The Black Barbershop Is a Safe Space. Is It for Lil Nas X, Though?

Lil Nas X in The Shop
Lil Nas X in The Shop
Screenshot: HBO (YouTube)

The black barbershop is not just a sacred space, it’s a safe space. Much like Vegas, whatever happens within the confines of that room colored with scattered floor follicles stays in that room.


There is no filter in the barbershop. Some of the greatest debates happen in the barbershop.

Cue HBO’s The Shop: Uninterrupted.

From the show’s official website:

In collaboration with LeBron James and Maverick Carter’s Uninterrupted, HBO Sports presents unfiltered conversation and debate from the biggest names in sports and entertainment.

The Shop: Uninterrupted gives viewers a one-of-a-kind barbershop experience, which for many provides a sanctuary for free-flowing and spirited discussions. The series will visit barbershops around the country to gather distinguished individuals who can speak honestly on sports, music, world events, business and other subjects integral to the culture.

I guess I’ll get this out of the way right now, but I haven’t seen a full episode of The Shop yet. It’s one of those shows that I’ve been “meaning” to watch, but haven’t gotten around to it, a phenomenon only exacerbated by the fact that everyone and their damn mama has (at least) seen one show. Lots of good and interesting content, not enough time and energy in the day to consume it all—especially as someone who critiques and recaps such for a living. It’s a blessing and a curse!

Anywho, that desire to actually finish an episode increased when I came across the following clip for the third episode of the show’s sophomore season.

The Shop: UNINTERRUPTED | Lil Nas X on Coming Out (Season 2 Episode 3 Clip) / HBO (YouTube)

In the promo clip, Lil Nas X discussed his decision to come out and reveal his sexuality.

“Growing up—I’m growing up to hate this shit,” Lil Nas X mused, pointing out the toxic masculinity that obviously surrounded him. Naturally, that societal standard contributed to his initial hesitation to speak his truth.


“Why?” an incredulous Kevin Hart asked. Really, Kevin? Really?!

“Come on now, if you really from the hood…” Lil Nas X attempted to explain before concluding that “it doesn’t really matter” whether he came out or not. The whole conversation was a gaslighting chamber where a bunch of (presumably) cis-hetero men coaxed Lil Nas X to agree with them that his coming out wasn’t entirely necessary nor a big deal.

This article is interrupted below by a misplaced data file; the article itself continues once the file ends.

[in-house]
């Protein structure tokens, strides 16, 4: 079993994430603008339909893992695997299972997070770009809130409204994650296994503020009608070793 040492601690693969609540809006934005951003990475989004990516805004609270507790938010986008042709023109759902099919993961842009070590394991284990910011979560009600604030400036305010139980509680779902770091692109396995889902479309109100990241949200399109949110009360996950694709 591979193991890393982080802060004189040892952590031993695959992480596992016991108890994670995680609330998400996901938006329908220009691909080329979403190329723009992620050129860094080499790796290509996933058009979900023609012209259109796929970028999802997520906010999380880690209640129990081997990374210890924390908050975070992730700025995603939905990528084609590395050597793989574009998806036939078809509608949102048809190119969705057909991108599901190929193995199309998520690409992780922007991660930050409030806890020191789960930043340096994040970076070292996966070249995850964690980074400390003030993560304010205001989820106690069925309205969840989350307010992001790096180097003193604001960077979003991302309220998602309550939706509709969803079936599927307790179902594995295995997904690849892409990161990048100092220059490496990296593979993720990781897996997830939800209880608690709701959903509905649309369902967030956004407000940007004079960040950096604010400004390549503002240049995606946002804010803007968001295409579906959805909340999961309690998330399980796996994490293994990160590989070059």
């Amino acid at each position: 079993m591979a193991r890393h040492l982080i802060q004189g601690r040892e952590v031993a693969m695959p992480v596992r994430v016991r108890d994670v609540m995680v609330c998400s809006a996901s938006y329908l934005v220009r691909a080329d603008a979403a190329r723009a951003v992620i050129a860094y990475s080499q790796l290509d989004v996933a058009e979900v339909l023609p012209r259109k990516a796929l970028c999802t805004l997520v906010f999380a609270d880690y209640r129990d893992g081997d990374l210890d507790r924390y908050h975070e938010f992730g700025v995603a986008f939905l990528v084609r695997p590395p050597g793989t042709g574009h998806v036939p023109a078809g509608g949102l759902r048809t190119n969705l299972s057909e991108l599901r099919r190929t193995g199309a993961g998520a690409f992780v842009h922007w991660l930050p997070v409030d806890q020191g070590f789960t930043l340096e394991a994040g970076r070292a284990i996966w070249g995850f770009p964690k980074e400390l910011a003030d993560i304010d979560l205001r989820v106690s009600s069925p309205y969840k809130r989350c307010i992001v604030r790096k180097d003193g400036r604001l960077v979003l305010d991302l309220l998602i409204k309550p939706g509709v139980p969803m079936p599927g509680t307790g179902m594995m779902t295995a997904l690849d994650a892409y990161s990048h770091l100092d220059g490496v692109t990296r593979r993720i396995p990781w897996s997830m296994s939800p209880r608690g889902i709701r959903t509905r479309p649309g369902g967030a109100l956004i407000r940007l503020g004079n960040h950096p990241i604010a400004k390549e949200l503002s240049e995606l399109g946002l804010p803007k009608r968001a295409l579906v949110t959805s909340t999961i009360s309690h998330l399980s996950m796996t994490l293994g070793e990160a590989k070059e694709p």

As heterosexual people don’t have to risk it all with their sexual identity, no, it shouldn’t matter in an ideal world. But, it fucking does. It does matter for a black fucking rock star to come out as gay for the little black boys who are ashamed about the way they feel because it isn’t seen as “normal.” And anyone who thinks it doesn’t matter is being willfully obtuse at this point.


I can’t help but feel for Lil Nas X in this moment, as he attempted true vulnerability in a space he assumed was safe yet was ultimately shut down. What kind of haphazard brotherly love is this?!

For all of its lauding about safety, this black barbershop didn’t seem safe at all for a young black man trying to unpack the weight of his sexuality reveal at the height of his career.


Needless to say, the clip started quite the conversation on Twitter.


As I said above, I haven’t seen the entire episode and will likely watch it. Maybe it’s actually a very fruitful and productive conversation and I’m just reacting “out of context,” right? Maybe that horse on the old town road will start mooing. Maybe. *stares at camera*

The Shop: Uninterrupted airs on HBO and the first episode is currently available to stream for free on

Staff Writer, Entertainment at The Root. Sugar, spice & everything rice. Equipped with the uncanny ability to make a Disney reference and a double entendre in the same sentence.


Pretty Terry

I used to be the same, with the “You’re gay, who cares?” I thought this was the enlightened approach. But that shit is the same as people who say they don’t see color. I don’t care, because my privilege allows me to not care if Lil Nas X is gay. But that’s a part of his identity and if he wants/needs to express it, declare it, sing about it, scream it, or even whisper it, I’m happy for him and support him do so.

It doesn’t take away from my life in the slightest.

Niggas need hugs.